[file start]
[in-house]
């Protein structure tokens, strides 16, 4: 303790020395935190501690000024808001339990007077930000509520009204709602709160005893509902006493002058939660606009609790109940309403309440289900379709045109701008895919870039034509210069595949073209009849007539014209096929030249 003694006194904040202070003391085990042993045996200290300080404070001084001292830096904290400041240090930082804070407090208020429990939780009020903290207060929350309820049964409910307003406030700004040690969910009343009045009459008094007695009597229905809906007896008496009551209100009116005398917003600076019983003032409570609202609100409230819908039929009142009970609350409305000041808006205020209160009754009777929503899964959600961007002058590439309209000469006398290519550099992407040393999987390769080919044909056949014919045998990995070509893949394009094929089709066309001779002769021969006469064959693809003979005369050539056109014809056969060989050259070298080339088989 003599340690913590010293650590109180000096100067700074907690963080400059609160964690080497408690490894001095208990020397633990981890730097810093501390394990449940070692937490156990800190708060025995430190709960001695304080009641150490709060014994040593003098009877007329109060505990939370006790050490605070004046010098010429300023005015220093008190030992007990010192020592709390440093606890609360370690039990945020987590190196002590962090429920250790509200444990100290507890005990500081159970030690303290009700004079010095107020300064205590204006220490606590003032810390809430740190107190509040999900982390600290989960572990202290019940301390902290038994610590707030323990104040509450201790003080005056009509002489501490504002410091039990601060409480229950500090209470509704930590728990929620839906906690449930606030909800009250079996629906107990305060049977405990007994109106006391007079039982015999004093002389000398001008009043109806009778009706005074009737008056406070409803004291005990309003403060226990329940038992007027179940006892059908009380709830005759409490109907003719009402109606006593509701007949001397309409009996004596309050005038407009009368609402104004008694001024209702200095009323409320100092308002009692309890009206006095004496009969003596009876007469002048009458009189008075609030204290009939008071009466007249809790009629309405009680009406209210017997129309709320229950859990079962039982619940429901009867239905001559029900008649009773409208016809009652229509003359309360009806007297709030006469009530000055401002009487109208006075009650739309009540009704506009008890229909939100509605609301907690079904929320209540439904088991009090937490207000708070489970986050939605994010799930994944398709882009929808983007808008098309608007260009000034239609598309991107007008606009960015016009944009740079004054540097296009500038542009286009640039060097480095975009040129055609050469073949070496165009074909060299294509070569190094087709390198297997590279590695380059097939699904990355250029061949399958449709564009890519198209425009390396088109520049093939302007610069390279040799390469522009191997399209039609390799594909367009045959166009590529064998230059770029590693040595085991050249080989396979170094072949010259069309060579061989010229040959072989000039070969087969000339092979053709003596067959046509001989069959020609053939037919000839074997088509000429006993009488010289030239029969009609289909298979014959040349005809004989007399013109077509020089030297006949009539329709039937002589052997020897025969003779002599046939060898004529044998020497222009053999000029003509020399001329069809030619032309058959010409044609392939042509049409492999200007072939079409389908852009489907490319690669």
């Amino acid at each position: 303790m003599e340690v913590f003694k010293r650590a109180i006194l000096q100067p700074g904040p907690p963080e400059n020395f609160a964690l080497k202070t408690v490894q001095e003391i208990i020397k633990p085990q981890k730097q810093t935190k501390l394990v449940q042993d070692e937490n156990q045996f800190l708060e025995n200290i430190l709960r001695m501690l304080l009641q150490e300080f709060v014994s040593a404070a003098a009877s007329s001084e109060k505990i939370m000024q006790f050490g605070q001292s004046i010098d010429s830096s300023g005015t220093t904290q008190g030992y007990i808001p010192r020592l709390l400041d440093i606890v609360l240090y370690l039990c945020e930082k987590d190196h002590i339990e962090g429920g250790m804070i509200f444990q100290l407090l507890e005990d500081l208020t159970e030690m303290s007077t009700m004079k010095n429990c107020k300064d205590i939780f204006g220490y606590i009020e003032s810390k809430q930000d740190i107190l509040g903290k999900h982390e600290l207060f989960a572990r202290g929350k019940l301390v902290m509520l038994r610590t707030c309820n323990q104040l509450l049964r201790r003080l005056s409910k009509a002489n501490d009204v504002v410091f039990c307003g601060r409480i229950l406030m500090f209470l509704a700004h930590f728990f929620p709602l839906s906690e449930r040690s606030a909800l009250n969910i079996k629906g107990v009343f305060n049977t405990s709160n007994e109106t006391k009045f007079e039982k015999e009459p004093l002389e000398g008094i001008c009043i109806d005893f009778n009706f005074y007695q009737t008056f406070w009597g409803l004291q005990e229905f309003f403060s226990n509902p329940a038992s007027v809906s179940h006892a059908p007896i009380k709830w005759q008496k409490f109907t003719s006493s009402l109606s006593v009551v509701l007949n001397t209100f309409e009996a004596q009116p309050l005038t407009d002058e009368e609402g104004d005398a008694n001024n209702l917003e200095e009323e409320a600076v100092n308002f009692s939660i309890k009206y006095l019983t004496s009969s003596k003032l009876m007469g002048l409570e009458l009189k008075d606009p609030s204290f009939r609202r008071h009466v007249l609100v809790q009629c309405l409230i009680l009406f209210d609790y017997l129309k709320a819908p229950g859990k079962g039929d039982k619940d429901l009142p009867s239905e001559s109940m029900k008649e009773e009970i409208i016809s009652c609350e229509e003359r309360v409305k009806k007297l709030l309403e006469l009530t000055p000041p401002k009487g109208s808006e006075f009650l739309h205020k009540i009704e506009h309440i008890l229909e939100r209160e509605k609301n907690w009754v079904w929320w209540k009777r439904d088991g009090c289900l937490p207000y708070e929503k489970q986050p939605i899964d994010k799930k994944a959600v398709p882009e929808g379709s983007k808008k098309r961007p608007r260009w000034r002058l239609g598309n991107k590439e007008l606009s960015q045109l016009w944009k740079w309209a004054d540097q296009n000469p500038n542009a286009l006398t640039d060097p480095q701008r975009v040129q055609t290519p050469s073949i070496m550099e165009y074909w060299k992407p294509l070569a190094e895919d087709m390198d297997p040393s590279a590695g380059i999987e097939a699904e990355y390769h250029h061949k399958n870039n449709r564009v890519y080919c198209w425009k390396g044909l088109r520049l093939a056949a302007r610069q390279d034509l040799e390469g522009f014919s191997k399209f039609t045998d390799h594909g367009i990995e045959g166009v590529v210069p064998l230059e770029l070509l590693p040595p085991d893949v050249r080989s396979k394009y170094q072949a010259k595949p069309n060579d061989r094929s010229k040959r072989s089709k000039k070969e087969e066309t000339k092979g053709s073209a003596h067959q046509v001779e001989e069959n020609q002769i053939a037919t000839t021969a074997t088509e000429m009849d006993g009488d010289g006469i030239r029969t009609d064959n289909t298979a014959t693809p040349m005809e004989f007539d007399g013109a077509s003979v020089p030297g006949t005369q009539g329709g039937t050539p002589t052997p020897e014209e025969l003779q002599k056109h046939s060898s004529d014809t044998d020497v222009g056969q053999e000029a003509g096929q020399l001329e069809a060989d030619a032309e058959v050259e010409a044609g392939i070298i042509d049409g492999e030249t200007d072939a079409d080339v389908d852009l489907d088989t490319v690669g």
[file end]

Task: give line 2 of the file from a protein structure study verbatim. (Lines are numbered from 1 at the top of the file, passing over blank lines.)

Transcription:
């Protein structure tokens, strides 16, 4: 303790020395935190501690000024808001339990007077930000509520009204709602709160005893509902006493002058939660606009609790109940309403309440289900379709045109701008895919870039034509210069595949073209009849007539014209096929030249 003694006194904040202070003391085990042993045996200290300080404070001084001292830096904290400041240090930082804070407090208020429990939780009020903290207060929350309820049964409910307003406030700004040690969910009343009045009459008094007695009597229905809906007896008496009551209100009116005398917003600076019983003032409570609202609100409230819908039929009142009970609350409305000041808006205020209160009754009777929503899964959600961007002058590439309209000469006398290519550099992407040393999987390769080919044909056949014919045998990995070509893949394009094929089709066309001779002769021969006469064959693809003979005369050539056109014809056969060989050259070298080339088989 003599340690913590010293650590109180000096100067700074907690963080400059609160964690080497408690490894001095208990020397633990981890730097810093501390394990449940070692937490156990800190708060025995430190709960001695304080009641150490709060014994040593003098009877007329109060505990939370006790050490605070004046010098010429300023005015220093008190030992007990010192020592709390440093606890609360370690039990945020987590190196002590962090429920250790509200444990100290507890005990500081159970030690303290009700004079010095107020300064205590204006220490606590003032810390809430740190107190509040999900982390600290989960572990202290019940301390902290038994610590707030323990104040509450201790003080005056009509002489501490504002410091039990601060409480229950500090209470509704930590728990929620839906906690449930606030909800009250079996629906107990305060049977405990007994109106006391007079039982015999004093002389000398001008009043109806009778009706005074009737008056406070409803004291005990309003403060226990329940038992007027179940006892059908009380709830005759409490109907003719009402109606006593509701007949001397309409009996004596309050005038407009009368609402104004008694001024209702200095009323409320100092308002009692309890009206006095004496009969003596009876007469002048009458009189008075609030204290009939008071009466007249809790009629309405009680009406209210017997129309709320229950859990079962039982619940429901009867239905001559029900008649009773409208016809009652229509003359309360009806007297709030006469009530000055401002009487109208006075009650739309009540009704506009008890229909939100509605609301907690079904929320209540439904088991009090937490207000708070489970986050939605994010799930994944398709882009929808983007808008098309608007260009000034239609598309991107007008606009960015016009944009740079004054540097296009500038542009286009640039060097480095975009040129055609050469073949070496165009074909060299294509070569190094087709390198297997590279590695380059097939699904990355250029061949399958449709564009890519198209425009390396088109520049093939302007610069390279040799390469522009191997399209039609390799594909367009045959166009590529064998230059770029590693040595085991050249080989396979170094072949010259069309060579061989010229040959072989000039070969087969000339092979053709003596067959046509001989069959020609053939037919000839074997088509000429006993009488010289030239029969009609289909298979014959040349005809004989007399013109077509020089030297006949009539329709039937002589052997020897025969003779002599046939060898004529044998020497222009053999000029003509020399001329069809030619032309058959010409044609392939042509049409492999200007072939079409389908852009489907490319690669």